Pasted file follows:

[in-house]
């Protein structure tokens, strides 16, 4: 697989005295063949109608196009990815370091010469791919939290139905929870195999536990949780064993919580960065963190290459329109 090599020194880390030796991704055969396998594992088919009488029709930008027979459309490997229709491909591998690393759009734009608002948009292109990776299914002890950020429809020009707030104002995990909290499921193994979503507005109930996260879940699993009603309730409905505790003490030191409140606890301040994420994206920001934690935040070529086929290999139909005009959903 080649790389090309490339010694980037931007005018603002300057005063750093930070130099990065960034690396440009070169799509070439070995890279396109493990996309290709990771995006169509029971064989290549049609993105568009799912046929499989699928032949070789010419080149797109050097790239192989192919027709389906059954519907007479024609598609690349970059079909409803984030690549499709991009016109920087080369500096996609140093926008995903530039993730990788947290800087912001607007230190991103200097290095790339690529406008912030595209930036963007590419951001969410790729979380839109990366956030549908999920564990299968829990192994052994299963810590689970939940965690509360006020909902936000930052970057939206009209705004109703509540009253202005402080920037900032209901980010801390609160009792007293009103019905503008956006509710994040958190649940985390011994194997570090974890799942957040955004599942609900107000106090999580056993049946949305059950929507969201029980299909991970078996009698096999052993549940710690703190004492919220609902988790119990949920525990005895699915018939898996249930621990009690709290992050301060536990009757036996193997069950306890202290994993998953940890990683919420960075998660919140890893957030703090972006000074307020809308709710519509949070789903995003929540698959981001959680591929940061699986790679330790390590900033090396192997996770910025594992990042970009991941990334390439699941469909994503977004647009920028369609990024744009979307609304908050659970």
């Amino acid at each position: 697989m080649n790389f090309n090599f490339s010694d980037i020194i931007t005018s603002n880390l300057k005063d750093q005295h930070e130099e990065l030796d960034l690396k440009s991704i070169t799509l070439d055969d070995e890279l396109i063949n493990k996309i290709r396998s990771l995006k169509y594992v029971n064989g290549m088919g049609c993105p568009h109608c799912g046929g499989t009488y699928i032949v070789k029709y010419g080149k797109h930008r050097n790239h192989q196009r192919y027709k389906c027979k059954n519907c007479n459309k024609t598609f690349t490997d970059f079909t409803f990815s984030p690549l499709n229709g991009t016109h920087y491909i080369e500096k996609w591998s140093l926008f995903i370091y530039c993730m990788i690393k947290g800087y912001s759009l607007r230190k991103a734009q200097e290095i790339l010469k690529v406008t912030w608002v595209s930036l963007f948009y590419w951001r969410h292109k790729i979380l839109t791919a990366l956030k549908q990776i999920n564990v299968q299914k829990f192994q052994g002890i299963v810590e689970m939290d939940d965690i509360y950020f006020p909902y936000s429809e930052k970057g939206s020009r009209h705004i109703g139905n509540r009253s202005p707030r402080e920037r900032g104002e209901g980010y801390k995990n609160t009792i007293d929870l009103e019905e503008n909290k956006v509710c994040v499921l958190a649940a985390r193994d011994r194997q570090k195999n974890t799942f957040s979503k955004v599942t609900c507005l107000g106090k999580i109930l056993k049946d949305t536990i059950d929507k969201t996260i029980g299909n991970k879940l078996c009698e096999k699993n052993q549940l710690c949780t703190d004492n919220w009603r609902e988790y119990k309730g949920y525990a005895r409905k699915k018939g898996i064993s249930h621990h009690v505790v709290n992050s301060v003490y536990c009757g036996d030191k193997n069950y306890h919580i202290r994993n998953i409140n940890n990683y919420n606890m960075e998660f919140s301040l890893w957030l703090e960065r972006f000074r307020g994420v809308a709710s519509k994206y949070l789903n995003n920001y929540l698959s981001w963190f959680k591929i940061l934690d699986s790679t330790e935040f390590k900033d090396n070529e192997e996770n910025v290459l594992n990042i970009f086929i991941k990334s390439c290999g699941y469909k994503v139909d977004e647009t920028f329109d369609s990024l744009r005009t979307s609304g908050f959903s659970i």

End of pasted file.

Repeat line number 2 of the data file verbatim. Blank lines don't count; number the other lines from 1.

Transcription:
């Protein structure tokens, strides 16, 4: 697989005295063949109608196009990815370091010469791919939290139905929870195999536990949780064993919580960065963190290459329109 090599020194880390030796991704055969396998594992088919009488029709930008027979459309490997229709491909591998690393759009734009608002948009292109990776299914002890950020429809020009707030104002995990909290499921193994979503507005109930996260879940699993009603309730409905505790003490030191409140606890301040994420994206920001934690935040070529086929290999139909005009959903 080649790389090309490339010694980037931007005018603002300057005063750093930070130099990065960034690396440009070169799509070439070995890279396109493990996309290709990771995006169509029971064989290549049609993105568009799912046929499989699928032949070789010419080149797109050097790239192989192919027709389906059954519907007479024609598609690349970059079909409803984030690549499709991009016109920087080369500096996609140093926008995903530039993730990788947290800087912001607007230190991103200097290095790339690529406008912030595209930036963007590419951001969410790729979380839109990366956030549908999920564990299968829990192994052994299963810590689970939940965690509360006020909902936000930052970057939206009209705004109703509540009253202005402080920037900032209901980010801390609160009792007293009103019905503008956006509710994040958190649940985390011994194997570090974890799942957040955004599942609900107000106090999580056993049946949305059950929507969201029980299909991970078996009698096999052993549940710690703190004492919220609902988790119990949920525990005895699915018939898996249930621990009690709290992050301060536990009757036996193997069950306890202290994993998953940890990683919420960075998660919140890893957030703090972006000074307020809308709710519509949070789903995003929540698959981001959680591929940061699986790679330790390590900033090396192997996770910025594992990042970009991941990334390439699941469909994503977004647009920028369609990024744009979307609304908050659970």